The GDPR will shift the current regulatory focus from the organizations utilizing data to the individuals whose data is being used. It applies to the use of any personal data arising in connection with:

  • The offering of goods or services to individuals located in the EU
  • Monitoring of EU individuals’ behavior

Some main points addressed by the GDPR include:

  • Consent Mechanisms: It will be more difficult to obtain consent from individuals for processing their data under the GDPR. Users will be required to clearly provide their affirmative consent through website checkboxes, and businesses collecting the data must clearly explain how the data will be used. Individuals can withdraw consent at any time.
  • Age: The GDPR will raise the age of consent for data collection. EU jurisdictions can set the age of consent for collection between 13 and 16, with the consent of a legal guardian required for users younger than 13.
  • Processor Location: Worldwide businesses cannot evade application of the GDPR by locating processor operations or equipment outside of the EU.
  • DPOs: Data processors that processes a significant amount of data, or which handle sensitive data, may need to appoint a data protection officer (DPO). This person will be responsible for monitoring the data processing activities of the organization, and for ensuring compliance with the GDPR.
  • Responses to Data Breaches: The GDPR requires data breaches to be reported to the relevant regulator as soon as possible (within 72 hours of identification of the breach). However, breaches that are not likely to result in risks to individuals need not be reported.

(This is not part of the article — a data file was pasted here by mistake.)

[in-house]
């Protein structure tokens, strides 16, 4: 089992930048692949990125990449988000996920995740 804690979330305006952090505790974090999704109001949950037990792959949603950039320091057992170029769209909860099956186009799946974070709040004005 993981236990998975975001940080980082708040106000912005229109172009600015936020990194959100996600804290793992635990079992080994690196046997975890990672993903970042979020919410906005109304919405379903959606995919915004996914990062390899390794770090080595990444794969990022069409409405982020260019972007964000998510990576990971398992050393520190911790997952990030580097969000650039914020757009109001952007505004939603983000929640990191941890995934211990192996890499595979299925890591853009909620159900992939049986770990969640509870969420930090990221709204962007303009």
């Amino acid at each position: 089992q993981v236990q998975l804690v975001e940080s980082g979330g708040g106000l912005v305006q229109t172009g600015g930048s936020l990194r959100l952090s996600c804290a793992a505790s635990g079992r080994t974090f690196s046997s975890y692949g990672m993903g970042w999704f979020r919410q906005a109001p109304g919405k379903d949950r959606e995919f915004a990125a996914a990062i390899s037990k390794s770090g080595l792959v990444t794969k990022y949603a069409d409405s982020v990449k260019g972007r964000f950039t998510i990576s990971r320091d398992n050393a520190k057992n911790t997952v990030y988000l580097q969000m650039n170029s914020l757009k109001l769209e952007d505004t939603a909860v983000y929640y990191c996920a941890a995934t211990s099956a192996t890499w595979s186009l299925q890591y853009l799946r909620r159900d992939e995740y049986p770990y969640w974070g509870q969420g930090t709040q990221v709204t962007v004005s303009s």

Sanctions for GDPR breaches will be significantly stricter than existing regulations. Breaches may result in fines ranging from 2 to 4 percent of the annual worldwide turnover of the relevant business. Depending on the nature of the breach, this can translate to €10 million to € 20 million in minimum fines. 

Global businesses which gather and process data on any EU-based individuals should:

  • Evaluate any data processing agreements to ensure that they comply with GDPR requirements, especially those dealing with the obligations of data controllers and processors
  • Understand the new GDPR framework fully
  • Carefully monitor processes by which information gathered from EU data subjects is transferred outside of the region

The Future of Alternative Data

Alternative data will eventually become a basic aspect of portfolio management; data sources that are currently considered novel will be replaced by new forms of data and new information sources. For now, funds and other institutions should approach the use of such data with caution. They should also ensure that they are in compliance with new regulations such as the GDPR which will set the tone for data privacy regulation in the near future.

As creative uses for data continue to grow, the legal framework for protecting shareholder rights will also need to evolve. For more information regarding issues such as alternative data and its legal concerns, contact us today at Kessler Topaz. Our team of attorneys is skilled at transforming economic and financial data into compelling advocacy leading to significant recoveries for our clients.